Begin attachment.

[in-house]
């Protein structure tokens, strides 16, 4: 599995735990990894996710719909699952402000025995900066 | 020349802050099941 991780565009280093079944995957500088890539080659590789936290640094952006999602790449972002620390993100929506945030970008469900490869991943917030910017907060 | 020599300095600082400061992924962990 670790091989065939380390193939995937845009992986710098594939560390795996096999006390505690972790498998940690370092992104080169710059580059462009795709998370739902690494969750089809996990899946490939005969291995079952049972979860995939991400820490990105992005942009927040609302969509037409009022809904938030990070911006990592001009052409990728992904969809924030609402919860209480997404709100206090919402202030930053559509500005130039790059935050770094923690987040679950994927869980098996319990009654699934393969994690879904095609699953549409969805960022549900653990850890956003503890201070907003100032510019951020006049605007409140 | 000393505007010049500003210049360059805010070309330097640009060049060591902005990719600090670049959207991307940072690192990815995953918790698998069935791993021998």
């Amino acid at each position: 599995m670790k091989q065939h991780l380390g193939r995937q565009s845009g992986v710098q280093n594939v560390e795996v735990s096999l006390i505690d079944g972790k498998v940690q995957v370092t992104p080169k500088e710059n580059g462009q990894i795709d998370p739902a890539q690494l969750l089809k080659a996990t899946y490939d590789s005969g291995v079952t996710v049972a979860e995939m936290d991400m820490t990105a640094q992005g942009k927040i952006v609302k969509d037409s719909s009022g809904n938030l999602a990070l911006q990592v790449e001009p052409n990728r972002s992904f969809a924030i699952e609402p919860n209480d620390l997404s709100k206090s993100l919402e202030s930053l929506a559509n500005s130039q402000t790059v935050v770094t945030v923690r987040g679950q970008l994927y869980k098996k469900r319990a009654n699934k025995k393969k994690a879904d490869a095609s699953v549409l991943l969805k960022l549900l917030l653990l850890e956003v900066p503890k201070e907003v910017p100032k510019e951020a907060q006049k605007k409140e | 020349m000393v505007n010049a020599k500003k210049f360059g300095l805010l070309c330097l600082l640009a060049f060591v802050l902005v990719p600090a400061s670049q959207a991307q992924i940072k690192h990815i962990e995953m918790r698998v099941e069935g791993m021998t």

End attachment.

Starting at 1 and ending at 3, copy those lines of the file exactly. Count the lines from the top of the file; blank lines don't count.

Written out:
[in-house]
């Protein structure tokens, strides 16, 4: 599995735990990894996710719909699952402000025995900066 | 020349802050099941 991780565009280093079944995957500088890539080659590789936290640094952006999602790449972002620390993100929506945030970008469900490869991943917030910017907060 | 020599300095600082400061992924962990 670790091989065939380390193939995937845009992986710098594939560390795996096999006390505690972790498998940690370092992104080169710059580059462009795709998370739902690494969750089809996990899946490939005969291995079952049972979860995939991400820490990105992005942009927040609302969509037409009022809904938030990070911006990592001009052409990728992904969809924030609402919860209480997404709100206090919402202030930053559509500005130039790059935050770094923690987040679950994927869980098996319990009654699934393969994690879904095609699953549409969805960022549900653990850890956003503890201070907003100032510019951020006049605007409140 | 000393505007010049500003210049360059805010070309330097640009060049060591902005990719600090670049959207991307940072690192990815995953918790698998069935791993021998």
């Amino acid at each position: 599995m670790k091989q065939h991780l380390g193939r995937q565009s845009g992986v710098q280093n594939v560390e795996v735990s096999l006390i505690d079944g972790k498998v940690q995957v370092t992104p080169k500088e710059n580059g462009q990894i795709d998370p739902a890539q690494l969750l089809k080659a996990t899946y490939d590789s005969g291995v079952t996710v049972a979860e995939m936290d991400m820490t990105a640094q992005g942009k927040i952006v609302k969509d037409s719909s009022g809904n938030l999602a990070l911006q990592v790449e001009p052409n990728r972002s992904f969809a924030i699952e609402p919860n209480d620390l997404s709100k206090s993100l919402e202030s930053l929506a559509n500005s130039q402000t790059v935050v770094t945030v923690r987040g679950q970008l994927y869980k098996k469900r319990a009654n699934k025995k393969k994690a879904d490869a095609s699953v549409l991943l969805k960022l549900l917030l653990l850890e956003v900066p503890k201070e907003v910017p100032k510019e951020a907060q006049k605007k409140e | 020349m000393v505007n010049a020599k500003k210049f360059g300095l805010l070309c330097l600082l640009a060049f060591v802050l902005v990719p600090a400061s670049q959207a991307q992924i940072k690192h990815i962990e995953m918790r698998v099941e069935g791993m021998t």